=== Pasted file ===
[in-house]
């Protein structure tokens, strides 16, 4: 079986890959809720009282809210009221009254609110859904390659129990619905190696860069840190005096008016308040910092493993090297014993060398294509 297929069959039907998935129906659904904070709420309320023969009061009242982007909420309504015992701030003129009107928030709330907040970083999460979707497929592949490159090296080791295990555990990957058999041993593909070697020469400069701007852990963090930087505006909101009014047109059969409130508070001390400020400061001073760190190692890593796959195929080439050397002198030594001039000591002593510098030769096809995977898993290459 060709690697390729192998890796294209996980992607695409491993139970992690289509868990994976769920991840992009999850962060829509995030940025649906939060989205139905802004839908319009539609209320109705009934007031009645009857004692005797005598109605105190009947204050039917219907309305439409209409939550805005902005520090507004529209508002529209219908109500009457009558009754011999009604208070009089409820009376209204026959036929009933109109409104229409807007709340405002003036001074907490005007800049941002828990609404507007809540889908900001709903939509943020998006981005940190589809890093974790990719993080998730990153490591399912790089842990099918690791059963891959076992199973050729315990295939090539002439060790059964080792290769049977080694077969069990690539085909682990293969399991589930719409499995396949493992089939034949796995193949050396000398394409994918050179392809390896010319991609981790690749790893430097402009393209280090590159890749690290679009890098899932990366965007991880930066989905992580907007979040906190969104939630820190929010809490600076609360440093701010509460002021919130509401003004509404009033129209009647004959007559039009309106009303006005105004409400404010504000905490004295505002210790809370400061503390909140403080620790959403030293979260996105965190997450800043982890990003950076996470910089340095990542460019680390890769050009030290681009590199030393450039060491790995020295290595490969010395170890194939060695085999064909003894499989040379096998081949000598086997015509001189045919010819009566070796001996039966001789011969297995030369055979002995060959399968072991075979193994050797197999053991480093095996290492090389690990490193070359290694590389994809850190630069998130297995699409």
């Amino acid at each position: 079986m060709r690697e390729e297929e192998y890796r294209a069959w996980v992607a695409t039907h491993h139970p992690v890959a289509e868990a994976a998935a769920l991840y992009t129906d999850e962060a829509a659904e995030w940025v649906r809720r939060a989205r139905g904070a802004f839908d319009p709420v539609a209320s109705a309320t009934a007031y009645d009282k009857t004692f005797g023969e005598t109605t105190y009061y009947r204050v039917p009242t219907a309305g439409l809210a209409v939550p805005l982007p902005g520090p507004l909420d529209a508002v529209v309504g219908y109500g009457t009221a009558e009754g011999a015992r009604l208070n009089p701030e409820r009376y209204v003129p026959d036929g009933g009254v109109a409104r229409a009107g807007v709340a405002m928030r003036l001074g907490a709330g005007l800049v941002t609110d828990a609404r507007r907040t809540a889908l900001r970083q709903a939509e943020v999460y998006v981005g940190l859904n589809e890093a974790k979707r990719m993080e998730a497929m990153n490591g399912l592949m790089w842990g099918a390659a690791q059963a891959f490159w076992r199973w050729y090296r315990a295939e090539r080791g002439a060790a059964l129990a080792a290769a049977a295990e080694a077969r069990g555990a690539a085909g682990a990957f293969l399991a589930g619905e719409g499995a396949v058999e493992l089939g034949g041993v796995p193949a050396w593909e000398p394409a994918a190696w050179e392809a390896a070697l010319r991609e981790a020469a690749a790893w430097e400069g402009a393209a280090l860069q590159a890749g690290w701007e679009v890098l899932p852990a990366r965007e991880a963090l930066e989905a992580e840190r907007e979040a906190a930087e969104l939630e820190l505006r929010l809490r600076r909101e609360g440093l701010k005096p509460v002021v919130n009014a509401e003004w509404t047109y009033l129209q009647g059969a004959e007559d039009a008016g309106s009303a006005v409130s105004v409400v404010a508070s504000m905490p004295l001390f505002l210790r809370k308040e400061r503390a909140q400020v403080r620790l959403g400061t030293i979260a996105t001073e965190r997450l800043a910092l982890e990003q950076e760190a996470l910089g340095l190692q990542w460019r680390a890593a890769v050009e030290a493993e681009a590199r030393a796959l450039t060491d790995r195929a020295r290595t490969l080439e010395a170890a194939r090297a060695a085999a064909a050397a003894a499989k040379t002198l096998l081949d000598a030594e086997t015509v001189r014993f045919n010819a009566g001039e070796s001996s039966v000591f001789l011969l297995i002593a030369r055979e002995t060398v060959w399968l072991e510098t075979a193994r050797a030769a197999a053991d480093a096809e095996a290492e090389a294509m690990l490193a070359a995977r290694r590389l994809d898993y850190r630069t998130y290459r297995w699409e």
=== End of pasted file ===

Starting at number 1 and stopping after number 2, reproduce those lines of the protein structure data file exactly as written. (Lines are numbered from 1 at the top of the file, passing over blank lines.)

[in-house]
């Protein structure tokens, strides 16, 4: 079986890959809720009282809210009221009254609110859904390659129990619905190696860069840190005096008016308040910092493993090297014993060398294509 297929069959039907998935129906659904904070709420309320023969009061009242982007909420309504015992701030003129009107928030709330907040970083999460979707497929592949490159090296080791295990555990990957058999041993593909070697020469400069701007852990963090930087505006909101009014047109059969409130508070001390400020400061001073760190190692890593796959195929080439050397002198030594001039000591002593510098030769096809995977898993290459 060709690697390729192998890796294209996980992607695409491993139970992690289509868990994976769920991840992009999850962060829509995030940025649906939060989205139905802004839908319009539609209320109705009934007031009645009857004692005797005598109605105190009947204050039917219907309305439409209409939550805005902005520090507004529209508002529209219908109500009457009558009754011999009604208070009089409820009376209204026959036929009933109109409104229409807007709340405002003036001074907490005007800049941002828990609404507007809540889908900001709903939509943020998006981005940190589809890093974790990719993080998730990153490591399912790089842990099918690791059963891959076992199973050729315990295939090539002439060790059964080792290769049977080694077969069990690539085909682990293969399991589930719409499995396949493992089939034949796995193949050396000398394409994918050179392809390896010319991609981790690749790893430097402009393209280090590159890749690290679009890098899932990366965007991880930066989905992580907007979040906190969104939630820190929010809490600076609360440093701010509460002021919130509401003004509404009033129209009647004959007559039009309106009303006005105004409400404010504000905490004295505002210790809370400061503390909140403080620790959403030293979260996105965190997450800043982890990003950076996470910089340095990542460019680390890769050009030290681009590199030393450039060491790995020295290595490969010395170890194939060695085999064909003894499989040379096998081949000598086997015509001189045919010819009566070796001996039966001789011969297995030369055979002995060959399968072991075979193994050797197999053991480093095996290492090389690990490193070359290694590389994809850190630069998130297995699409």